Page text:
“Artists are people who are not at all interested in the facts—only in the truth. You get the facts from outside. The truth you get from inside.” --Ursula K. LeGuin

Wednesday, July 2, 2014

When in Rome

I opened #Oprah's magazine and stared at this page. The joyous girl with the pigeons totally entranced me. Then my eyes were riveted on the scene behind--St Marc's Square, Piazza San Marco Rome.

There are two reasons why St. Marc's Square so attracted my attention. First, long ago from Italy by slow post came an extra-large post card. The picture on the card was of a soldier dressed in uniform standing alone in St. Marc's Square, surrounded by pigeons. He was just standing there, looking toward the photographer, one hand held out, probably with food. 

The soldier was my father.

He was one of the lucky ones--sent to Italy during the Second World War, and not to Germany. He arrived home whole and healthy.

He was one of the lucky ones--sent to Italy during the Second World War, and not Germany. He arrived home whole and healthy.

Second, I have stood in that square surrounded by pigeons. While my two daughters browsed shops situated around the square, my friend, Marilyn, and I sat at a small cafe overlooking the square. As we were drinking alternatively iced tea and champagne --which in Italy is accompanied by potato chips, a fellow sitting at the next table leaned over and asked, "Do Americans always drink champagne and iced tea in the afternoon?"

We laughed, "When in Rome we do."

After I had devoured the above picture, scrounged around in my past, I considered the title, "Live Your Best Life."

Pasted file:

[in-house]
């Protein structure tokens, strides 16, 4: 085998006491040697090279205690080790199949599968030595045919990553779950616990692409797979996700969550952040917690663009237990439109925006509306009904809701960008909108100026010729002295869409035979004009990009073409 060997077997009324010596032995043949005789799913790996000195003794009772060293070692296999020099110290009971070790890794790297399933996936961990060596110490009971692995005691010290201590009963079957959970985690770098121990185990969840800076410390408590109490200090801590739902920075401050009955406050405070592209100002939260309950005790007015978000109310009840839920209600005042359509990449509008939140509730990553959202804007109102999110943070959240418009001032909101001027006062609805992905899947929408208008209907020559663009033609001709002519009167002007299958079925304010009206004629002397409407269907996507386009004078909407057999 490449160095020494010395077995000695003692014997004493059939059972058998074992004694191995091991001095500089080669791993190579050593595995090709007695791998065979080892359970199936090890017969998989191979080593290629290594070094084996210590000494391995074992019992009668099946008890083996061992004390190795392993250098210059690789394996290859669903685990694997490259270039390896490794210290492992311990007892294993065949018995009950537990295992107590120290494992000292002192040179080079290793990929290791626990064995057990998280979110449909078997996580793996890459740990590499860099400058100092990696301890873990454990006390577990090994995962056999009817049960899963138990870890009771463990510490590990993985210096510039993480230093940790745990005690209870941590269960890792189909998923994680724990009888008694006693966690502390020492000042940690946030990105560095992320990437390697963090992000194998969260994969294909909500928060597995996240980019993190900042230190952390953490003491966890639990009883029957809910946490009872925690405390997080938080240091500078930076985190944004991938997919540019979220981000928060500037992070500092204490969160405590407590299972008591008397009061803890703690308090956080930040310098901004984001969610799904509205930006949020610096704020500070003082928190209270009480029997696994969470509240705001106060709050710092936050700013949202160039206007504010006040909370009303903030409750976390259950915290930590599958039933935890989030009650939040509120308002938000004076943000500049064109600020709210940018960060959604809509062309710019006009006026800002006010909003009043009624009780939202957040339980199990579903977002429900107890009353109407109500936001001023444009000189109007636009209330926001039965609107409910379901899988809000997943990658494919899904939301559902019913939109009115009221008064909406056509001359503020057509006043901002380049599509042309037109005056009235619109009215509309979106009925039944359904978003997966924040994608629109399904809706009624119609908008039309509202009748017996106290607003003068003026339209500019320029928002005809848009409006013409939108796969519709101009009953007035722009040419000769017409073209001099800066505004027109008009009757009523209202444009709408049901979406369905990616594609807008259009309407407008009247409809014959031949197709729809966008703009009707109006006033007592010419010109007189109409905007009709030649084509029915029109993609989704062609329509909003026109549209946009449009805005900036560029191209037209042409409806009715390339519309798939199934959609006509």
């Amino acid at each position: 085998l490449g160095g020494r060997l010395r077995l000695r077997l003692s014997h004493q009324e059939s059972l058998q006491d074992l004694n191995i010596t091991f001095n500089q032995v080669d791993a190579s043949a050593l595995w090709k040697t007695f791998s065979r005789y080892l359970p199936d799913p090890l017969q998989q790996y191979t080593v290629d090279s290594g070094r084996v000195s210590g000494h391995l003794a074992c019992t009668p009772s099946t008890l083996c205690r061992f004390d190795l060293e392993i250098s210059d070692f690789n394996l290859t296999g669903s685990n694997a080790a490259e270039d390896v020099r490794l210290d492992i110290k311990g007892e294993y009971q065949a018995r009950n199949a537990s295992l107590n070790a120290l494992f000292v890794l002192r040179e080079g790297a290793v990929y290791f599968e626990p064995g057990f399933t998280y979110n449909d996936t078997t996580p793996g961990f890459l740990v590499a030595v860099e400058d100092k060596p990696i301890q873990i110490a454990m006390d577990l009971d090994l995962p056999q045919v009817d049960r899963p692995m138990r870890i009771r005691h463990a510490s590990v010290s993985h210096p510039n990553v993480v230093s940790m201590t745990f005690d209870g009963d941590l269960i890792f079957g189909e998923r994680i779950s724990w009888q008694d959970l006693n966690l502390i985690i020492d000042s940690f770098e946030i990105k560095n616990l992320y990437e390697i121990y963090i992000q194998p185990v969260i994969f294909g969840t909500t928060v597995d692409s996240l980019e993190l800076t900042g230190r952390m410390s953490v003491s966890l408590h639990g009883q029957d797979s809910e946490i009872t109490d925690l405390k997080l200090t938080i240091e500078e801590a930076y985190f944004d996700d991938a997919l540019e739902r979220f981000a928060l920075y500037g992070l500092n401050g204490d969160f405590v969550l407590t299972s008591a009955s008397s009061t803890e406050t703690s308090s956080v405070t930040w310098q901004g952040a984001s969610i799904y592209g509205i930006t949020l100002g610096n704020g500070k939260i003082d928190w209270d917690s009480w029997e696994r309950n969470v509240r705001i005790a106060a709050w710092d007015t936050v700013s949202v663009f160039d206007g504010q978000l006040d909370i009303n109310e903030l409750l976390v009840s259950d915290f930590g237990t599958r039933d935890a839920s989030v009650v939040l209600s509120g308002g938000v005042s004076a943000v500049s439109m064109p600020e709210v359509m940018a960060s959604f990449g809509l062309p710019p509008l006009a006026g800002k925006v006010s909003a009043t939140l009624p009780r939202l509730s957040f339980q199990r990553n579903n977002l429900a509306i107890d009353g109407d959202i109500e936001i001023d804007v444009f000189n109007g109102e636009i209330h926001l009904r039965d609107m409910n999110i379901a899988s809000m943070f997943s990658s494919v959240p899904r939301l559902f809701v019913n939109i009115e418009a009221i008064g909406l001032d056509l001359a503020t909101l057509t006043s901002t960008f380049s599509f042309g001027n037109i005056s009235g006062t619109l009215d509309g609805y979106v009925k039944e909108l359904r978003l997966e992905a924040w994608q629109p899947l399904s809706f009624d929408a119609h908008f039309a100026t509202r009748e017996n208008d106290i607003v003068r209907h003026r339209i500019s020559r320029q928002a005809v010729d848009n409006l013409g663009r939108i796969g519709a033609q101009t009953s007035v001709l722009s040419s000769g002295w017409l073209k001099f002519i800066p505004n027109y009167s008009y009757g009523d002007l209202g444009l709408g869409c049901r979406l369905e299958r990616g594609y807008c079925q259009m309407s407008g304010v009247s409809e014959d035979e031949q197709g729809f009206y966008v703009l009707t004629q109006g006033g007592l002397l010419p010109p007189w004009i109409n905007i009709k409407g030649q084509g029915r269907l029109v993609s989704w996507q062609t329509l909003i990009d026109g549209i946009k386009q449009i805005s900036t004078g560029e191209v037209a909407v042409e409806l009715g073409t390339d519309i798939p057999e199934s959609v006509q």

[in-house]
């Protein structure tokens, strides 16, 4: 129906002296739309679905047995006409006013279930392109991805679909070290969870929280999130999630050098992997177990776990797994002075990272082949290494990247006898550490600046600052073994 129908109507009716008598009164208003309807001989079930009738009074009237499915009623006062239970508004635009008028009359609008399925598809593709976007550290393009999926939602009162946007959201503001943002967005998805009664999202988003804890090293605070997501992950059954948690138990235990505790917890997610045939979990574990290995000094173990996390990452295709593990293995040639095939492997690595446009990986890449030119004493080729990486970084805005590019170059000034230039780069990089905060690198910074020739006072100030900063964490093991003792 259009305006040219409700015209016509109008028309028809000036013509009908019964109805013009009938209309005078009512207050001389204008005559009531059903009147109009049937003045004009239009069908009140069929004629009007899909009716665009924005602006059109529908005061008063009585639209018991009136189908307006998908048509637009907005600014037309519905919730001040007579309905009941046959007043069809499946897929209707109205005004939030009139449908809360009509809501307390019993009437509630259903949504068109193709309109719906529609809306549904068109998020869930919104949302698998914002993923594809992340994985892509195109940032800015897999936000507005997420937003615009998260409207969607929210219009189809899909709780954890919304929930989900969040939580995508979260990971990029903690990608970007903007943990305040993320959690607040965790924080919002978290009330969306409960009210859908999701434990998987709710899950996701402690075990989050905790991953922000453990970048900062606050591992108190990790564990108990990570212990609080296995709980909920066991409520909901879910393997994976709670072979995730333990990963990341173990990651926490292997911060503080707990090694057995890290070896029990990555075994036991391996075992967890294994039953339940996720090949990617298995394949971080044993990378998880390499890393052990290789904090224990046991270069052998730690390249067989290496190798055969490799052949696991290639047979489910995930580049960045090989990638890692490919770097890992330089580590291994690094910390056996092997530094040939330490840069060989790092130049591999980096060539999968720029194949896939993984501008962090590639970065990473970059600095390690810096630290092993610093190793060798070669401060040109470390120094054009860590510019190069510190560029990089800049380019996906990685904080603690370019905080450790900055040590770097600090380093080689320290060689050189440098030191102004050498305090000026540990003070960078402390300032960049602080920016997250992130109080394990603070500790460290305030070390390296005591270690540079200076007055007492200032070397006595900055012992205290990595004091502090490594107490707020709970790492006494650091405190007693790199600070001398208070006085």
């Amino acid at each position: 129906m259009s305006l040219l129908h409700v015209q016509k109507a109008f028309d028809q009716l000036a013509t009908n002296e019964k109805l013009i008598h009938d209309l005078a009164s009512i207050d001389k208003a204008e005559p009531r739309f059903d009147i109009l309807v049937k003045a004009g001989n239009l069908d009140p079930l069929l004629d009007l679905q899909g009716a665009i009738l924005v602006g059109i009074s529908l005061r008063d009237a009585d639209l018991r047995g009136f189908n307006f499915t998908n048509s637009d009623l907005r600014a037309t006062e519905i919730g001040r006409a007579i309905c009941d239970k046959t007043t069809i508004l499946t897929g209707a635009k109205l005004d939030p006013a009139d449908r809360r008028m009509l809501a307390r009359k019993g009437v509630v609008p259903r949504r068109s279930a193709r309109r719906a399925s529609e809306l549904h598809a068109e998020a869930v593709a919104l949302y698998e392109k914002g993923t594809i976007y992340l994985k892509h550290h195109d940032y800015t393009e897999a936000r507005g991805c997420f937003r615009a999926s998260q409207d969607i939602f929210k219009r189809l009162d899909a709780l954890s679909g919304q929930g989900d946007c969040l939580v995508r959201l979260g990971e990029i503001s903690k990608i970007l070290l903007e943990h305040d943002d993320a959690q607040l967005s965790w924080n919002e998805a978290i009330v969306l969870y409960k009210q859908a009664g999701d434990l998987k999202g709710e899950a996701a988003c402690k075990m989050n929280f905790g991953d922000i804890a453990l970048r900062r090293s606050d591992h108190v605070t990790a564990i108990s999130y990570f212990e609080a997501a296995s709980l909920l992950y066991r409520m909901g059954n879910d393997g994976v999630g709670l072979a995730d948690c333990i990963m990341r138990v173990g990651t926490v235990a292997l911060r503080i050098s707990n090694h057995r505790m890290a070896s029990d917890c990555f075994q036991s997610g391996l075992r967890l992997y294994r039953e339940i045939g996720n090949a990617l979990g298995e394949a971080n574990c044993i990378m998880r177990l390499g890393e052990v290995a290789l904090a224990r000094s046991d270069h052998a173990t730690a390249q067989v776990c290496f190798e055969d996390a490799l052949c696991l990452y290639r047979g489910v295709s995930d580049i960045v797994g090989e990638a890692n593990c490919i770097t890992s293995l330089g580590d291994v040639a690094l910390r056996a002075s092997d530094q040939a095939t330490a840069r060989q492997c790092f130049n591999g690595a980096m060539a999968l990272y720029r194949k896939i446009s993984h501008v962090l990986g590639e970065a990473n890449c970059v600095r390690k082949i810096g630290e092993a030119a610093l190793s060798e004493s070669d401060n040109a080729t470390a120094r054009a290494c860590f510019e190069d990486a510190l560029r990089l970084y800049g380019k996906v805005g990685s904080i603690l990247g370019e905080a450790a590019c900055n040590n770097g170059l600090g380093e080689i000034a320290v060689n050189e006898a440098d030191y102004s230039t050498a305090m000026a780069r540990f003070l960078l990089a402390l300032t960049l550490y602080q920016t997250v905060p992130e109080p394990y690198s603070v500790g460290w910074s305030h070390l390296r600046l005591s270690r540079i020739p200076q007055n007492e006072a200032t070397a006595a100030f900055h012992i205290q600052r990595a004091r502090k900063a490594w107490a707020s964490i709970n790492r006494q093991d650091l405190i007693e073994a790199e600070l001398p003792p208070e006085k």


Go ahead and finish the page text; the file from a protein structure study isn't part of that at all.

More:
I am sure that's what we are doing here--visiting this page, investigating the art of writing, while endeavoring to master the elusive art of living—that is trying to Live our best life.

In trying to do our best writing, in attempting to convey our ideas in the best manner we know, while attempting to reach an audience we could take some advice from Broadway. I was struck by #Seth Godin’s blog, “Learning from Broadway.”

The ad writers, for Broadway shows, according to Godin, tune their posters for tourist’s eyes, and the producers hire big-name stars. There are more tourists than locals they think. And so they hype how wonderful the show is, how many awards it has won, and they miss the point. The point is: the locals are the bread and butter of their business. Locals pay the bills. Locals go to maybe 10 shows a year. They aren’t wowed by the bragging of the ad writers. They want to know about the show, what it’s about, some background, they don’t even care if it has a famous star—they like the discovery of new talent. And their word of mouth brings in more customers than the ad writers do.

We reach for numbers when right in front of our eyes are the people who make the most difference, the loyals who keep coming back.

Thank you for reading.

Live your Best life,